Using GIS to Create a Multi-Page Atlas

GIS-Based Atlas for Land Trust
This 11"x17" atlas has detailed information for every parcel of land in Napa County.
Client:   Land Trust of Napa County

GIS technology can be used to publish extensive collections of similarly formatted maps, or atlases. GreenInfo uses this capacity to generate page, tabloid and larger sized printed documents that can be easily taken into the field or used in meetings. Atlases can show conservation, land use or demographic information, in printed or digital formats.

GreenInfo Network atlases are custom made collections of maps for a particular area. Bound with sturdy wire binding and often printed on water- and tear-proof paper, atlases can be a simple as a dozen pages or as detailed as hundreds of pages. Most atlases are page or tabloid (11"x17") in size, but some are as large as 20"x28". While web maps or onscreen images can be very useful, atlases remain indispensable for:

  • Field visits to current or prospective conservation properties
  • Workshops with boards or committees
  • Opportunity meetings with funders, landowners or government officials

Atlases can be easily carried into the field and into meetings, and can be created as PDF booklets, for digital use and distribution. The atlas shown on this page was created for the Land Trust of Napa County, to help it easily communicate with landowners about biodiversity, farmland and open space priorities, in relation to specific ownership parcels (lines for which are on each page).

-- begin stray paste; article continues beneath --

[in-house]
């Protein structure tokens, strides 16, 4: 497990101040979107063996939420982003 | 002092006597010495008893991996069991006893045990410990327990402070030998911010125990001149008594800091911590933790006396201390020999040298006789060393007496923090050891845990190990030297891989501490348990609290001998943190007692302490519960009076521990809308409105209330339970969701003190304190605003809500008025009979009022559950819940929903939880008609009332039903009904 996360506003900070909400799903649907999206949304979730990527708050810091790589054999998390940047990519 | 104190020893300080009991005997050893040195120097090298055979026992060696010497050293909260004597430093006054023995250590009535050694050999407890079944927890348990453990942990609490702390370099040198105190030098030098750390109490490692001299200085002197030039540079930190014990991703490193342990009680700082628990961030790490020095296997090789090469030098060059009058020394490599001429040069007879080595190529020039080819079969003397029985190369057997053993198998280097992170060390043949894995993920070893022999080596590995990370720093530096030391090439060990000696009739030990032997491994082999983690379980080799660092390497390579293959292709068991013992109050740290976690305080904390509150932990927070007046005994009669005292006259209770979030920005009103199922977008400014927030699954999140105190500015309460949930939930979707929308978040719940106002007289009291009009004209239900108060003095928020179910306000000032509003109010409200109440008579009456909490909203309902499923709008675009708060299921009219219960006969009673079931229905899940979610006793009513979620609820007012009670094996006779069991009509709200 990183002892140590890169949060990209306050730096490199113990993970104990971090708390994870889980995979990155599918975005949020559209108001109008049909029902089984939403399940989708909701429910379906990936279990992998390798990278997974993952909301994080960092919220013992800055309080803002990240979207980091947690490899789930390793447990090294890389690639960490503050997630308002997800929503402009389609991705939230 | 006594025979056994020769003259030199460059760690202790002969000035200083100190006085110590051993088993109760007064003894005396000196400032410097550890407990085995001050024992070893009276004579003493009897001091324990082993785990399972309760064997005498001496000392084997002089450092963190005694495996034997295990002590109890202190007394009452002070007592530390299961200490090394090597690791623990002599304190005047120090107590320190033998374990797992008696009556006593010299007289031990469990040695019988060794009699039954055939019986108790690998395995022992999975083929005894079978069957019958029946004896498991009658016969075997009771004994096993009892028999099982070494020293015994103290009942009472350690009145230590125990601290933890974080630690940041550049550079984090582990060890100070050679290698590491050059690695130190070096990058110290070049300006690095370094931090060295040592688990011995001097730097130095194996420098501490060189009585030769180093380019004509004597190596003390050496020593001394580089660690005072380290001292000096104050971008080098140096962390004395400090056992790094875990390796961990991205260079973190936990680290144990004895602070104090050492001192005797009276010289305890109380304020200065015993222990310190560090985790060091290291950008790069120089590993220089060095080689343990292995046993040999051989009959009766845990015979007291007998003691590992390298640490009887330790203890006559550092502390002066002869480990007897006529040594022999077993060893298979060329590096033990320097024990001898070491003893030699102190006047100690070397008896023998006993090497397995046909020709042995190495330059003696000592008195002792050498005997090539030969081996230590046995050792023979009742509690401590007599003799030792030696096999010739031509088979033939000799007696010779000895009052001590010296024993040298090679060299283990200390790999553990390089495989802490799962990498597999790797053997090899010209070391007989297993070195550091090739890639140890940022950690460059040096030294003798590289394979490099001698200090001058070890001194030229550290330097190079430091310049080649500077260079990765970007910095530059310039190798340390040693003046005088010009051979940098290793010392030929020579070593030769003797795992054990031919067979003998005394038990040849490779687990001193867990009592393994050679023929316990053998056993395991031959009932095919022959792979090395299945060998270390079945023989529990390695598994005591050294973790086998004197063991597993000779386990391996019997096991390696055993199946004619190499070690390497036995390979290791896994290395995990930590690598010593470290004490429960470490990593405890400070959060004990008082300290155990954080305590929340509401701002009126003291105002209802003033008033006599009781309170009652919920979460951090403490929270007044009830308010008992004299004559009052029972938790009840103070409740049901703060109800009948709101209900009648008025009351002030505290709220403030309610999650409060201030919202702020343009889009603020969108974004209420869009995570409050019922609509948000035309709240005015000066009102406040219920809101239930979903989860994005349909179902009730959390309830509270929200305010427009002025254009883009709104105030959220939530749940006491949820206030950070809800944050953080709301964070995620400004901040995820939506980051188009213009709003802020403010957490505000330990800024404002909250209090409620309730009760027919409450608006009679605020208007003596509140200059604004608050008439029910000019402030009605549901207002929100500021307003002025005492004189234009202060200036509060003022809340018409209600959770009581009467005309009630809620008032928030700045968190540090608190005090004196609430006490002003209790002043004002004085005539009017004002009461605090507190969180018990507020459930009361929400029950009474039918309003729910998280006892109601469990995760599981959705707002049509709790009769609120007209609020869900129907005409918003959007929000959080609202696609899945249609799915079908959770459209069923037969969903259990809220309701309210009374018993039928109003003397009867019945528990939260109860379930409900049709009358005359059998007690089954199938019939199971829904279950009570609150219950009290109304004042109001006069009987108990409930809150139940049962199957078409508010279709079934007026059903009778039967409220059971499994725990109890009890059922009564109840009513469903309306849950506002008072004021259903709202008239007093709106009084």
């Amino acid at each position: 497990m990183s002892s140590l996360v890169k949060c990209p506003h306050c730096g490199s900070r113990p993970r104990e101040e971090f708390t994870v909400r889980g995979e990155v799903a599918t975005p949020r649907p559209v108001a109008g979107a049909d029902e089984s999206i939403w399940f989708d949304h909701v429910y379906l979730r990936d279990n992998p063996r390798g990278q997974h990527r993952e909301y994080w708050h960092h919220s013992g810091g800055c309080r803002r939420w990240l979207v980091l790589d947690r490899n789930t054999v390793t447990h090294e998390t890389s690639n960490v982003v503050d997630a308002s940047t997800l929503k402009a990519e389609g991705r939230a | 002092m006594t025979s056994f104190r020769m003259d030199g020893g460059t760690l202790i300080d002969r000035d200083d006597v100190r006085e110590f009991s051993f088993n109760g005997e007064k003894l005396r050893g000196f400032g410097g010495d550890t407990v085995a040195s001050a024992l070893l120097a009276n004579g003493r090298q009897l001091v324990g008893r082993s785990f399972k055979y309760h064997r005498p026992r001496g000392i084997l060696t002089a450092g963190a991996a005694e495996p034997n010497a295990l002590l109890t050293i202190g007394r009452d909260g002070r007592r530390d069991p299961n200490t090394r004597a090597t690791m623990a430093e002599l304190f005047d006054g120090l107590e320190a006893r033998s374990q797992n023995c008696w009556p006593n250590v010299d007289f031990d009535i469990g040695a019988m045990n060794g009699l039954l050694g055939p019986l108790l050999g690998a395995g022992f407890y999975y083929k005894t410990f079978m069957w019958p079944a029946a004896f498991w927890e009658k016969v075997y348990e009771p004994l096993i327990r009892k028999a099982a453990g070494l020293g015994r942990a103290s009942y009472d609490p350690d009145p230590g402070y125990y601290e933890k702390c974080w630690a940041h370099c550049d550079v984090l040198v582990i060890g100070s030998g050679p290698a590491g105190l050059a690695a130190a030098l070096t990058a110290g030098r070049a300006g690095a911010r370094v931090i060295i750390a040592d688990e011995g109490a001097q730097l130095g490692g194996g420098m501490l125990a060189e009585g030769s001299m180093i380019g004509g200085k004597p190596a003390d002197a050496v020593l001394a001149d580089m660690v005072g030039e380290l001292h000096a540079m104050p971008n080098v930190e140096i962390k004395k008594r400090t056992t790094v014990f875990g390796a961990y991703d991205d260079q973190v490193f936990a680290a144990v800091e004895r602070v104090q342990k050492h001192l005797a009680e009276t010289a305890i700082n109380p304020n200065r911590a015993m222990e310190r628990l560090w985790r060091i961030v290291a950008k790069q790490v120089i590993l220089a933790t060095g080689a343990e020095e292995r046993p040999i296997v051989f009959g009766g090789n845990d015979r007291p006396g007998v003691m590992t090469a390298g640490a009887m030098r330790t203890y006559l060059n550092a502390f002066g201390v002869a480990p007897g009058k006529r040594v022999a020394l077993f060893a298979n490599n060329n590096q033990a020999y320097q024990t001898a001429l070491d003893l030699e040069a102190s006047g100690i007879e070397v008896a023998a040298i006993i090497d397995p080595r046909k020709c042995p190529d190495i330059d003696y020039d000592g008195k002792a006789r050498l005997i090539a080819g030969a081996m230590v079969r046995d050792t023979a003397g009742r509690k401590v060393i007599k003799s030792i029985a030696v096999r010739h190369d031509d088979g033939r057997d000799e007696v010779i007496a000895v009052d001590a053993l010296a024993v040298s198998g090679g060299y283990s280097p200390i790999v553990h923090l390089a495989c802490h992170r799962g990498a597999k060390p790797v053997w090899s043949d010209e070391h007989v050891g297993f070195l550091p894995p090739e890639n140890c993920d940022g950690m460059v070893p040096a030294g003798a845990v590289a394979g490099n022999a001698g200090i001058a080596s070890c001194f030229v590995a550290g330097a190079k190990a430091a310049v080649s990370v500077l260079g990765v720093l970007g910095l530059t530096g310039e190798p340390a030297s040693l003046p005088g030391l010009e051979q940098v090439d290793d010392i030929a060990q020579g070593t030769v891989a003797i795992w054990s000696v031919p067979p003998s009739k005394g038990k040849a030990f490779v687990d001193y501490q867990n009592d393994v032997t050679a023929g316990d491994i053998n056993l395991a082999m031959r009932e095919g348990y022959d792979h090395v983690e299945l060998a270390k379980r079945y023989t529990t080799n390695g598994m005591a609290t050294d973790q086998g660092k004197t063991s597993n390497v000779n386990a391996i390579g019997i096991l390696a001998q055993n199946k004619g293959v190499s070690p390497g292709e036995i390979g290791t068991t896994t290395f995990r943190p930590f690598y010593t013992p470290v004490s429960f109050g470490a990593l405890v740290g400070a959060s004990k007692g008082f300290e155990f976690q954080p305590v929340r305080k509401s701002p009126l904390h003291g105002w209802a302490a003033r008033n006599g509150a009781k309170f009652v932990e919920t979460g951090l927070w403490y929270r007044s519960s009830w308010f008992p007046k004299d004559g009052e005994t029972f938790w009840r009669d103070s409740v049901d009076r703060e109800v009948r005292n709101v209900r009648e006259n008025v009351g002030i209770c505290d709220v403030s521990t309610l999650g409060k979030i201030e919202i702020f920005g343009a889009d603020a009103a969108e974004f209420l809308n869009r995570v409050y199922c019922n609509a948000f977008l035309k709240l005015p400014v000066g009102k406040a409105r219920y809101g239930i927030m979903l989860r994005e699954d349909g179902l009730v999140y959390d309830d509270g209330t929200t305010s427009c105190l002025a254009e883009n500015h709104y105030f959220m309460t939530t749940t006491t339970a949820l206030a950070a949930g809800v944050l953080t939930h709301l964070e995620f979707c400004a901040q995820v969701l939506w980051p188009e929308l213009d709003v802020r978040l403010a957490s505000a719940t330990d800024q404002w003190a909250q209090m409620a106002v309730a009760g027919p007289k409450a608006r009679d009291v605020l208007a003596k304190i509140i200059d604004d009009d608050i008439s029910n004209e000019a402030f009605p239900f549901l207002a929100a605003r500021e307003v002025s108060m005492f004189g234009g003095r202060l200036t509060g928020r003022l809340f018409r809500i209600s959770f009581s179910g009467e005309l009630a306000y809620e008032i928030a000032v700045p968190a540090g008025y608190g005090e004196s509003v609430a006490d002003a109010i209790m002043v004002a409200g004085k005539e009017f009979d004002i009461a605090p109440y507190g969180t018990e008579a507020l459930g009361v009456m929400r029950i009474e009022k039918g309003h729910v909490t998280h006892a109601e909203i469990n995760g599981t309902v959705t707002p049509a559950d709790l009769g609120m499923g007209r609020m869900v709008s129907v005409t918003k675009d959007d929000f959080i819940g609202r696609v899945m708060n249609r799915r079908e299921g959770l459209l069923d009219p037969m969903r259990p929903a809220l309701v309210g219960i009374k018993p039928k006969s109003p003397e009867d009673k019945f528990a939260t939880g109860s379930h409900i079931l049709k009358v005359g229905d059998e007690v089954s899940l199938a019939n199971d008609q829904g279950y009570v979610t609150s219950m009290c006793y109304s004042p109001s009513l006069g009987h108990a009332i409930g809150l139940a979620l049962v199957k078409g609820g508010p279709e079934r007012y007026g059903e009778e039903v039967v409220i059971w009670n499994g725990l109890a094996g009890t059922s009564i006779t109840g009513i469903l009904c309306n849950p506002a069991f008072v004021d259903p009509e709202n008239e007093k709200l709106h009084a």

Results: The Napa Land Trust has used this atlas frequently and is reprinting an expanded version five years after the first publication. The Trust calls it "the most cost-effective and powerful mapping" they've done.

Focus:   Conservation  

Services:  GIS Services, Maps 

Tags:   California, Esri ArcGIS, Napa County, atlas  

“ The atlas that GreenInfo prepared for us is the single-most important tool that we use in assessing conservation values on private lands. It gives us a quick, portable and comprehensive place to begin our conversation with the landowner. It's the most cost-effective and powerful mapping that we have ever done.”

—  John Hoffnagle, Executive Director of Land Trust of Napa County

Project Years: 2009-2012

GreenInfo Network creates, analyzes, visualizes and communicates information in the public interest. We specialize in mapping and related technology for nonprofits and public agencies, focusing on using it for conservation, social equity, public health, environment and foundation grant making.
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